Question about 2000 Dodge Durango
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Posted on Jan 02, 2017
SOURCE: steering hard
this is going to be a power steering pump or rack, i would replace the pump, but it will be one or the other sorry no simple fix let me know what happens thanks
Posted on Jan 18, 2009
replace the power steering sensor, 30 bucks at NAPA, I had same problem and now I have O2 sensors bad because the power steering fluid pressurized the electrical lines and killed the O2 sensors
Posted on Aug 31, 2009
There is a switch that senses the pressure of the hydraulic fluid which reflects how hard It's working (e.g. like when turning at low speed or when stopped). It then opens the switch (which is normally grounded) and a wire to the power train controller senses that and increase the idle speed accordingly so the engine does't falter. Here is an exchange I had earlier with another owner about it.
"The switch is located on the back side of the power steering gear. It is supposed to raise the idle speed when you are turning the wheels at low speeds when the system will require more pressure and thus otherwise drag down the idle. The wire to the switch is dark blue/light green (signal) and a black ground; and the signal wire goes to pin 45 of the powertrain control module. So you might check the connector at the switch and the connection to pin 45 of the controller, from pin 2 of the plug...
All I can add is that if you locate the two high pressure lines that run to the steering gear from the power steering pump you will find the switch right next to where those two lines connect to the gear. It no doubt just screws out and then install the new one. The manual says that you remove the electrical plug, lifting the locking tab carefully. Then it says to use a crowfoot wrench and extension to remove the old one. The steering fluid will run out so be prepared to clean catch it, and be ready to screw in the new one to minimize loss. If you catch the fluid in a clean pan you car reuse it. The torque spec with a crowfoot wrench is 12 foot pounds and you have to be careful not to exceed the limit or you may ruin the fine hydraulic threads on the steering gear and then you have a potentially expensive problem. So if you can't get a crowfoot that fits the sensor (when you buy the replacement you can see what the size it) and don't have an extension and a torque wrench you may want to let the shop do it. Make sure the electrical plug is in place with the locking tab engaging the tab on the switch. Refill the power steering reservoir. Start the engine and then turn the steering wheel from lock to lock several times to bleed the air from the system. Use only Chrysler power steering fluid if you loose some of it."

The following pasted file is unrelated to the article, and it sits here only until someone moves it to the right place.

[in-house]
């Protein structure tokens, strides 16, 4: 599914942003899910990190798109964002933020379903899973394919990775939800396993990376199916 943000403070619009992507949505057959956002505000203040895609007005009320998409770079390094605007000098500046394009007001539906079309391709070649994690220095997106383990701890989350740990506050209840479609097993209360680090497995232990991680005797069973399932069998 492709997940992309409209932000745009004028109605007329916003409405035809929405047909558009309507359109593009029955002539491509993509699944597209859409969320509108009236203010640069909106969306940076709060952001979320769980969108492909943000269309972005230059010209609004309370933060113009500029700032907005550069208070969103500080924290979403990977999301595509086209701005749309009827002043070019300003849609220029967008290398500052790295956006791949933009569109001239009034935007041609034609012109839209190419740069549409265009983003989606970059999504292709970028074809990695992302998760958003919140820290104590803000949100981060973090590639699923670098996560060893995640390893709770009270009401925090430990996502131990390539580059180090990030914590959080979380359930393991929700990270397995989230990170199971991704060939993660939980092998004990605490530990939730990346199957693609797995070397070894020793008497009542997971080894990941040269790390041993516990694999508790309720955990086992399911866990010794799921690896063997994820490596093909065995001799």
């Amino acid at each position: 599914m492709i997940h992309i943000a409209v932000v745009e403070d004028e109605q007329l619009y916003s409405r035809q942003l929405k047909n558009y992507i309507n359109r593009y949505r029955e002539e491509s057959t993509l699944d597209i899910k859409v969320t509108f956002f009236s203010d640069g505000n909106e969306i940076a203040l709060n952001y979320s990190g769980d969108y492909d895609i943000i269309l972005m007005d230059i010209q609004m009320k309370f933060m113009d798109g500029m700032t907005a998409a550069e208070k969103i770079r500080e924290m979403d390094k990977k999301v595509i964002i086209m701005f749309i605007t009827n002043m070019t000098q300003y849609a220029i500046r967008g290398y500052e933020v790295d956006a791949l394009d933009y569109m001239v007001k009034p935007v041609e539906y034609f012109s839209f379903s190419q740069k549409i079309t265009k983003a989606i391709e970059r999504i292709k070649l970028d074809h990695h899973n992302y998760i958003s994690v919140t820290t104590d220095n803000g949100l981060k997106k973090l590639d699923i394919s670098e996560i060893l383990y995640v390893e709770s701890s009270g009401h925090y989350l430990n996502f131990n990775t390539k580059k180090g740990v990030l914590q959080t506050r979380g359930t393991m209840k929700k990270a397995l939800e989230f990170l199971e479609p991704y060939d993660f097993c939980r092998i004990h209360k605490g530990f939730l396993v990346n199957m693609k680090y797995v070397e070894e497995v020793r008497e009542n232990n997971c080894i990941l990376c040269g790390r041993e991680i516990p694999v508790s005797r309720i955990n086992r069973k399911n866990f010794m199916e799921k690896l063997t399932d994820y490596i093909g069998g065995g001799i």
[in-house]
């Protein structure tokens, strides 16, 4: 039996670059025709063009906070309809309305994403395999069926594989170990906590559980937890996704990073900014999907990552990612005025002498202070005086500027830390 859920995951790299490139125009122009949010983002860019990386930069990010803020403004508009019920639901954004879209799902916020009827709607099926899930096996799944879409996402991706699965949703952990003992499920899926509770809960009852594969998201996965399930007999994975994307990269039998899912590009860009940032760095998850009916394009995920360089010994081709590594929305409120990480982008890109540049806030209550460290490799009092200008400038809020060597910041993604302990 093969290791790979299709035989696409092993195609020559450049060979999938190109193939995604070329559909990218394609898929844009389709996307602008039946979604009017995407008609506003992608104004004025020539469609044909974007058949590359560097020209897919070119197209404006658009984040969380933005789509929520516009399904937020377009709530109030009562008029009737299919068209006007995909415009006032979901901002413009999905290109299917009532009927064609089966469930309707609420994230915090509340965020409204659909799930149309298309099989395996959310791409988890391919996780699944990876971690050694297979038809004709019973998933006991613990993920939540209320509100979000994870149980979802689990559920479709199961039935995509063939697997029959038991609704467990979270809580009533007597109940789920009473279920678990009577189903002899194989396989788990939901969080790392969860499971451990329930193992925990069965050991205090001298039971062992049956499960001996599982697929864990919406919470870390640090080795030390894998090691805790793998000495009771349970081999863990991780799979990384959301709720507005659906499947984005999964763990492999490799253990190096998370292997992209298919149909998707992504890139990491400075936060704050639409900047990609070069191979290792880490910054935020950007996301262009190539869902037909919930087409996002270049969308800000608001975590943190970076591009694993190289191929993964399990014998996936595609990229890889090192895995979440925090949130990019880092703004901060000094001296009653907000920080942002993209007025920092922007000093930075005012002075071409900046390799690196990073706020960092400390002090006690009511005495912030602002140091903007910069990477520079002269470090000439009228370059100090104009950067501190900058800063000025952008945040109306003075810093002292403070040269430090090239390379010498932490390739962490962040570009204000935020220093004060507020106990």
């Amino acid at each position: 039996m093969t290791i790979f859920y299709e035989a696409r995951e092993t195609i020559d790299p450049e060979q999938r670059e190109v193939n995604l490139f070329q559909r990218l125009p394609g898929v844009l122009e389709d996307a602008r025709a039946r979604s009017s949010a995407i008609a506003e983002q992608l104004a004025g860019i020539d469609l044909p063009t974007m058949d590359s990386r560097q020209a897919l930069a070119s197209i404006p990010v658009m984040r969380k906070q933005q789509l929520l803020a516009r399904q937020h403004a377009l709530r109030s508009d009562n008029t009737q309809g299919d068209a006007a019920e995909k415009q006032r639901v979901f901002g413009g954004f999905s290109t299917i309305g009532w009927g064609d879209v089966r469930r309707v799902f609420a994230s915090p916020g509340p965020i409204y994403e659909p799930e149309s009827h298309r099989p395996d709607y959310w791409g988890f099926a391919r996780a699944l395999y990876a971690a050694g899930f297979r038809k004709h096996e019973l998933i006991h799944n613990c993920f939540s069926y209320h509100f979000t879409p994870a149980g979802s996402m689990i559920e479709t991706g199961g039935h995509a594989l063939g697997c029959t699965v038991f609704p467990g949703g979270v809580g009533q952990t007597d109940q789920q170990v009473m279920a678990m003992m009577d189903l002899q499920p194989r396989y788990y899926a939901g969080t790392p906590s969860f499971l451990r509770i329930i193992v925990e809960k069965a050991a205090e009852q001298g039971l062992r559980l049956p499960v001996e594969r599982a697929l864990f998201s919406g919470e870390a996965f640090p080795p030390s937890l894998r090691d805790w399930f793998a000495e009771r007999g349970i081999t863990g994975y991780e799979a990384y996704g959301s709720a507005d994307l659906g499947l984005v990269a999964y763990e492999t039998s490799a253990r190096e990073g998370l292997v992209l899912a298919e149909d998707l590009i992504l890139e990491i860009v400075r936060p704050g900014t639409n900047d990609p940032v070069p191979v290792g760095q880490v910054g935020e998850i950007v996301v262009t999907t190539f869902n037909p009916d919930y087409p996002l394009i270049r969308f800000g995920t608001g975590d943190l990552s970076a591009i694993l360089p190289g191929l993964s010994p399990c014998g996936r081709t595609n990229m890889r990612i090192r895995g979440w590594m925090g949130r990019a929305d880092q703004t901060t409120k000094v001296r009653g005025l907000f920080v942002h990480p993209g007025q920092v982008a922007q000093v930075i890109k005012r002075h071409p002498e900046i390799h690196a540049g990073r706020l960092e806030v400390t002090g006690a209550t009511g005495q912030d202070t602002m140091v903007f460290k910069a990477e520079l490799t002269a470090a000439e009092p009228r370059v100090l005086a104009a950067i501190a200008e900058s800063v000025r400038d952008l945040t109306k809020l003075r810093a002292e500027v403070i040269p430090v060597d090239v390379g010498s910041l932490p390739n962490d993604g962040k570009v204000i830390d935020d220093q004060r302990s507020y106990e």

I doubt it has anything to do with the fluid, unless the code started right after that. If the wire seems OK, then the question is the switch stuck open (measure that) or is the pressure really too high when you are driving at normal speed or not even turning the wheel. That would have to measured with a gauge. Good luck and keep me posted, be glad to know you got your Durango running 100% again. You can buy the Power steering pump control valve at Pep boys.
Posted on Nov 11, 2009
The power steering pressure switch is threaded onto the high pressure hose that runs from the pump to the steering rack and pinion gear.
There are two hoses connected to the pump. Follow the high pressure line until you come to the switch, unthread it and install the new one. Fairly easy to do on this one. A little thread seal might be a good idea.
There may be some spillage so have a drain pan ready under the truck and have some new fluid ready to top it up afterward.
Just in case you are curious why the switch is needed I will give you the reason.
Your steering pump is driven by the engine so it does take a little horsepower. When turning it uses a little more power. So the switch sends a signal to the computer to bump the engine power up a little to compensate for the turning load. Keeps the engine speed from going erratic and/or stalling.
Posted on Nov 29, 2009
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